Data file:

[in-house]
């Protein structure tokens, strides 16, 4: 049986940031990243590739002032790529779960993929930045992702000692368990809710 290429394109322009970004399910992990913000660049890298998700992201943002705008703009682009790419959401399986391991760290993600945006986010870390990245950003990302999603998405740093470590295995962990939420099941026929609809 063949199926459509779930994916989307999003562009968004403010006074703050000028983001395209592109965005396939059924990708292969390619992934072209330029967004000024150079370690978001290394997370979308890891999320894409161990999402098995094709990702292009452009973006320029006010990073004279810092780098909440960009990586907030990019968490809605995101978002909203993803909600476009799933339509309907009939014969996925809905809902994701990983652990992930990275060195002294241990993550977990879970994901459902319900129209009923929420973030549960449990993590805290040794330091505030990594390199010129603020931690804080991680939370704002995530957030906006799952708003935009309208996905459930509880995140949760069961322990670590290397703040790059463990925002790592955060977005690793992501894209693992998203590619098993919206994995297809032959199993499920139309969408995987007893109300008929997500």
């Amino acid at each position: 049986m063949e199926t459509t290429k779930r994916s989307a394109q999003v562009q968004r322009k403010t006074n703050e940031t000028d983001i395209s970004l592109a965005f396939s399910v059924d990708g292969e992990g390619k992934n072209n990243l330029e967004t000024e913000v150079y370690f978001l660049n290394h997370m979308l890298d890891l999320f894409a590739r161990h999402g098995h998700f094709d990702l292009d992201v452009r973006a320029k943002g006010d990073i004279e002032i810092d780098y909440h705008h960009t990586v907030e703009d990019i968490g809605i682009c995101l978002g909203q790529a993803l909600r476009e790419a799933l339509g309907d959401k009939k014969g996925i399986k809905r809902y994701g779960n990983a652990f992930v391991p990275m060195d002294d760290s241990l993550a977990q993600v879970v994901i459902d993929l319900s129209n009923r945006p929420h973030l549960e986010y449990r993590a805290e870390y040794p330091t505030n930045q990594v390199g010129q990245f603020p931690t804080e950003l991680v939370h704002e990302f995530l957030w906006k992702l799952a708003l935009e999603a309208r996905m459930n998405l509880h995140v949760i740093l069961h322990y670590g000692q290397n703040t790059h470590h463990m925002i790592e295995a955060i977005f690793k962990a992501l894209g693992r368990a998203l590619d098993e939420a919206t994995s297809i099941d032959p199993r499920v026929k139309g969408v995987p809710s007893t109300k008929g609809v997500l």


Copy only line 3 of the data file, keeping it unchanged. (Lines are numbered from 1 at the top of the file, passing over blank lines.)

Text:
């Amino acid at each position: 049986m063949e199926t459509t290429k779930r994916s989307a394109q999003v562009q968004r322009k403010t006074n703050e940031t000028d983001i395209s970004l592109a965005f396939s399910v059924d990708g292969e992990g390619k992934n072209n990243l330029e967004t000024e913000v150079y370690f978001l660049n290394h997370m979308l890298d890891l999320f894409a590739r161990h999402g098995h998700f094709d990702l292009d992201v452009r973006a320029k943002g006010d990073i004279e002032i810092d780098y909440h705008h960009t990586v907030e703009d990019i968490g809605i682009c995101l978002g909203q790529a993803l909600r476009e790419a799933l339509g309907d959401k009939k014969g996925i399986k809905r809902y994701g779960n990983a652990f992930v391991p990275m060195d002294d760290s241990l993550a977990q993600v879970v994901i459902d993929l319900s129209n009923r945006p929420h973030l549960e986010y449990r993590a805290e870390y040794p330091t505030n930045q990594v390199g010129q990245f603020p931690t804080e950003l991680v939370h704002e990302f995530l957030w906006k992702l799952a708003l935009e999603a309208r996905m459930n998405l509880h995140v949760i740093l069961h322990y670590g000692q290397n703040t790059h470590h463990m925002i790592e295995a955060i977005f690793k962990a992501l894209g693992r368990a998203l590619d098993e939420a919206t994995s297809i099941d032959p199993r499920v026929k139309g969408v995987p809710s007893t109300k008929g609809v997500l």